We ran into an issue recently where we needed to move from a Hibernate bag to an explicitly ordered list. Our root entity is a TaskSchedule, which has many Task(s). We needed to add a list_index column to the Task table, populate the new column and then update our code to use it. Because Hibernate didn’t know about the new column, our existing code could continue to function as if it didn’t exist and when we deployed the new service, it would begin using list_index. If we were adding new Tasks between the time we populated the column and the new code was deployed, we’d have to write some transitional code to update, but not use the new field. Luckily we were able to avoid that.
The xml configuration change to do this is relatively simple. We moved from:
<class name="TaskSchedule" table="task_schedules"> <!-- ... --> <bag name="tasks" cascade="all-delete-orphan" lazy="true"> <key column="task_schedule_id" /> <one-to-many class="Task" /> </bag> </class>
<class name="TaskSchedule" table="task_schedules"> <!-- ... --> <list name="tasks" cascade="all-delete-orphan" lazy="true"> <key column="task_schedule_id" /> <list-index column="list_index" /> <one-to-many class="Task" /> </list> </class>
However we had a few thousand rows that needed their list_index populated. Two of us went off with a backup copy of the database and gave it a shot. Not surprisingly, we came up with two different solutions. Speed was of the essence, so we weren’t focusing on producing beautiful code (as you will soon see).
The first solution uses a temporary column for side effects:
begin; set @last_schedule_id := 0; alter table tasks add column temporary_column bigint; update tasks set list_index = if( concat(task_schedule_id) != concat(@last_schedule_id), -- some weird typing required coercion to string for the comparison @i := 0, @i := @i + 1), temporary_column = if( concat(task_schedule_id) != concat(@last_schedule_id), @last_schedule_id := task_schedule_id, 0) order by task_schedule_id, creation_time, id; alter table tasks drop column temporary_column; commit;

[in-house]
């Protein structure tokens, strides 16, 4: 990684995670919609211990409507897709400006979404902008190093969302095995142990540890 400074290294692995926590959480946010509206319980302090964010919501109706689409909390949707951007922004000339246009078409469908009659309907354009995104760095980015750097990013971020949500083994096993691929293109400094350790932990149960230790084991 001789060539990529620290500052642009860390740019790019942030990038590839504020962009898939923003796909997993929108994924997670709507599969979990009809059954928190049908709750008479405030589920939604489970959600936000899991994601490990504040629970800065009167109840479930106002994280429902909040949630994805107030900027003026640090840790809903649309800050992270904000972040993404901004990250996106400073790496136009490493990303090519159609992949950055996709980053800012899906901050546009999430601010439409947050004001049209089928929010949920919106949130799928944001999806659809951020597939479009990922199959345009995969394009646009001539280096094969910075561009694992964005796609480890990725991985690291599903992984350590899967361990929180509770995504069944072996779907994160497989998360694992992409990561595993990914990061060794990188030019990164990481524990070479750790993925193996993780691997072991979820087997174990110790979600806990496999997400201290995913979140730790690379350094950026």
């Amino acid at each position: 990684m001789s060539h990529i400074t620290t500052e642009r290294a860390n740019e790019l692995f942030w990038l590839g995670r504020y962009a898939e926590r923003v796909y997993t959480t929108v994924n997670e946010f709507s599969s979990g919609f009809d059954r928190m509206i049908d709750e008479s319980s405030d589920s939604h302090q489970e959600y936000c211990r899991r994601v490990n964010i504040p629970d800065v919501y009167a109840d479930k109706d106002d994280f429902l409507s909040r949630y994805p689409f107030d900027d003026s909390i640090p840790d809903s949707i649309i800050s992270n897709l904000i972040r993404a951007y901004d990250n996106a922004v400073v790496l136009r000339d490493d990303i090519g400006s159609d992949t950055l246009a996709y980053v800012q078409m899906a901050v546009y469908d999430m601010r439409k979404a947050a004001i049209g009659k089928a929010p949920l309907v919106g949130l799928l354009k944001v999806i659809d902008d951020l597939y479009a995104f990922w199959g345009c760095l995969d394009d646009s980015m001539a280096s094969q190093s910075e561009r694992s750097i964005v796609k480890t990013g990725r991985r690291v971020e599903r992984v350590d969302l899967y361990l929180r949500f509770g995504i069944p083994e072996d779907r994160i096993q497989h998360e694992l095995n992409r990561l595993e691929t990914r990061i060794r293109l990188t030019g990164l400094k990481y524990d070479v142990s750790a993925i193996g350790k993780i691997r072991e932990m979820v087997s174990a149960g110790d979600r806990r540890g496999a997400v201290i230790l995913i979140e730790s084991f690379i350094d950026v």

The second defines a procedure (make sure to run the mysql client with -A or it will try to do tab completion):
DELIMITER // create procedure foo() begin declare cnt bigint default 0; declare cur int default 0; declare t_id, ts_id bigint; declare done int default 0; declare s cursor for select id, task_schedule_id from tasks order by task_schedule_id, creation_time, id; declare continue handler for not found set done = 1; open s; read_loop: LOOP fetch s into t_id, ts_id; if done then leave read_loop; end if; if cur = ts_id then set cnt:=(cnt + 1); else set cur := ts_id; set cnt := 0; end if; update tasks set list_index = cnt where id = t_id; end loop; close s; end; // DELIMITER ; call foo; drop procedure foo;
Both of these work and took about the same amount of time to write. As the author of the second bit of code, I’m partial to that method, but I don’t doubt that there are better ways to get this done. Anyone have a better solution?